Monday, May 27, 2013

Week #6 - She Says

This past week has been a very emotional one for me - I have debated with myself whether to share it with you or not because previous emails have been more along the lines of humor and light heartedness; unfortunately, living in a third world country, not everything is funny and try as I might, I can't seem to find humor in certain situations. Please know through these difficult experiences, I continue to trust in God, that He is over all things, and "all flesh is in His hands."
Sunday, May 26, 2013 - Today, we attended church at the Kissy 1st Branch for the first time. We were greeted by the Branch President and he asked that we sit on the stand and take a few moments to introduce ourselves and share our purpose for being in Sierra Leone. Of course while sitting there, thoughts are just running through my mind as to what to say, let alone praying that they will be able to understand I shared with them where I was from, that I left my home in America, my children, my grandchildren, my mom, my siblings, and my friends to come on a mission to Sierra Leone and that these wonderful Saints were going to be my family and friends for the next 18 months. I told them of my love for them and when I am with them and look into their eyes, I see the windows of was very emotional for me to share with them of my love for Heavenly Father and His Son, Jesus Christ and because of that love, I was willing to make such a sacrifice to come on a mission. 

After the meeting, this cute little girl who was about 10 years old came up to me and said, “I want to share something with you.” So, I took her aside and put my arm around her and she then proceeded to tell me she was an orphan, that her parents had passed away, and that she had two other sisters (YW age) as well and the three of them had been taken in by their auntie who was a member, and thus these three young women had been baptized. She pointed to her two other sisters across the hallway and motioned for them to come over to me and be introduced. I just started to weep and told them how sorry I was for their loss but how pleased I was for their faith and faithfulness. I couldn't contain the tears as I wrapped them in my arms as best I could (Sierra Leoneon's don't really hug) and we wept together. Because I had said they would be my family for the next 18 months these 3 young ladies wanted to become part of my family.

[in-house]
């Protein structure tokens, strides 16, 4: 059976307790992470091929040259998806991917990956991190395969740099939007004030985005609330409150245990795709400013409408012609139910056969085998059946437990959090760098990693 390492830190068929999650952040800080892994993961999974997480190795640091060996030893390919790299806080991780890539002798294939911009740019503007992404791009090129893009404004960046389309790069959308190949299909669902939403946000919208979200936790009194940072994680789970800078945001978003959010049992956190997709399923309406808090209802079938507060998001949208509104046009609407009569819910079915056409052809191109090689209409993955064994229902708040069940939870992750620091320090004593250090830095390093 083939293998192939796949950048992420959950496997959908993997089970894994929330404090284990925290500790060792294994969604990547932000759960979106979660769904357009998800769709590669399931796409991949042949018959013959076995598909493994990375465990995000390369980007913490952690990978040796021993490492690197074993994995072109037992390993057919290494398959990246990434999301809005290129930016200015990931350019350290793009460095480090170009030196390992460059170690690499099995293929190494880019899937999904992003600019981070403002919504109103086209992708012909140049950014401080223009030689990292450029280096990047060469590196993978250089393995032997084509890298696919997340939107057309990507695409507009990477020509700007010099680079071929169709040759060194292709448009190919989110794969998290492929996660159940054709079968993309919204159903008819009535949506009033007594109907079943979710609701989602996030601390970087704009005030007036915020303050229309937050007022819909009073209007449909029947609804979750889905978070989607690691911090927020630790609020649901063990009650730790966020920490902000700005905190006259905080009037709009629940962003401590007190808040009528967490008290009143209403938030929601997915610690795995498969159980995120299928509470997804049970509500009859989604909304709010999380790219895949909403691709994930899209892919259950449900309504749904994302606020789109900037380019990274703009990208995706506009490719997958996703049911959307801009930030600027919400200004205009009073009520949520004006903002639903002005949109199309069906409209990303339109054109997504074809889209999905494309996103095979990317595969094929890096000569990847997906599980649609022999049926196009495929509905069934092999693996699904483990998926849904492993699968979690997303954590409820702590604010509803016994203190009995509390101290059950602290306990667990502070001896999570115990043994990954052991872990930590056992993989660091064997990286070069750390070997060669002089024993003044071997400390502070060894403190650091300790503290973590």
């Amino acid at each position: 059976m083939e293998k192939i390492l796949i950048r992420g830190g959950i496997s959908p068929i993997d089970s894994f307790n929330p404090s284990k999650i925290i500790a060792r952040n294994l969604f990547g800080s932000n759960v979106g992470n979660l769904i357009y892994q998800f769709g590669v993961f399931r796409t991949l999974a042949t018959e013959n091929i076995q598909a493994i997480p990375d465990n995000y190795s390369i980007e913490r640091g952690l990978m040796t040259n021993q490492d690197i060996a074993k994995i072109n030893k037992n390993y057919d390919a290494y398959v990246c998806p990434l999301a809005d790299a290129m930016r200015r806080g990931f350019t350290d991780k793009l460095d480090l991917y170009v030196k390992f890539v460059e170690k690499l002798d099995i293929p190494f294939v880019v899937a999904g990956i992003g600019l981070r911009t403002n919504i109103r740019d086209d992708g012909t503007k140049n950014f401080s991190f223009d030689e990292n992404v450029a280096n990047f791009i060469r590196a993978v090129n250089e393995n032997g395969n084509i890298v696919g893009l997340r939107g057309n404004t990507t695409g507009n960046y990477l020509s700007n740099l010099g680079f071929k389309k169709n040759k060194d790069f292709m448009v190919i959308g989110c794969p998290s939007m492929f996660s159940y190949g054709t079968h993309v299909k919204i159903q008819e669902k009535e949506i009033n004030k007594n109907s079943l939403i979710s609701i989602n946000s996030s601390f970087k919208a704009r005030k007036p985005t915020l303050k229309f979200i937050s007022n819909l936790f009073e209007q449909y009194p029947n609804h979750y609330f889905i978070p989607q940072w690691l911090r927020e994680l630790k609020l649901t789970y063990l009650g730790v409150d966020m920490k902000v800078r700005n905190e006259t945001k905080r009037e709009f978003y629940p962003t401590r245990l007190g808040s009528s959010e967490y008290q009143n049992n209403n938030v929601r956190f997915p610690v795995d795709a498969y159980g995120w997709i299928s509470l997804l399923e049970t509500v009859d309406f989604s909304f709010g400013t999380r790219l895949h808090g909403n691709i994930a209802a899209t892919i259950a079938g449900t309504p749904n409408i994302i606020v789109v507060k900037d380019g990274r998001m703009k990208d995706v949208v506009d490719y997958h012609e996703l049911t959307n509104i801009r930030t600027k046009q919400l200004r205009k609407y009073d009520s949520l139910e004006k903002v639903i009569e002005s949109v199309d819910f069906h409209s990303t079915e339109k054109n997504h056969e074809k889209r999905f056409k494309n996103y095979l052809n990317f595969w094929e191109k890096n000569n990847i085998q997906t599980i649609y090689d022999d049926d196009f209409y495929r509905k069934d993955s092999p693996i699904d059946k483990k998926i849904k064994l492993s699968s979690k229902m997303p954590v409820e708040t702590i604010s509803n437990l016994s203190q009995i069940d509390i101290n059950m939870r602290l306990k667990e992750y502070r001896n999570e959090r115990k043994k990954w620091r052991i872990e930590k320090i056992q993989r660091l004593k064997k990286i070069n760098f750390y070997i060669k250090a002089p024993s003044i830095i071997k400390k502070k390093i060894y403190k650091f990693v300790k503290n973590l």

We traveled to Waterloo again today and attended church there as well. Scott and I decided to visit the Richard Carlos home and welcome their new baby boy; he was born yesterday morning around 5:00 am. So as we drove around the corner to the Carlos home, the rest of the members of the leadership of the Branch walked over to his home along with some of their children. In America, a baby isn't even exposed to other people for weeks (at least I think this is so...). This baby is less than 48 hours old and men and children are crowded in the house to see this precious little one. Mind you, these people don't have running water, no lights, no refrigeration  They live in a 3 room cinderblock home with no windows or screens, and the floor is hardened dirt. Sister Carlos was up carrying on with all her household duties. As I walked in, she placed the baby in my arms, in a clean little white and green outfit as you would see on an American baby.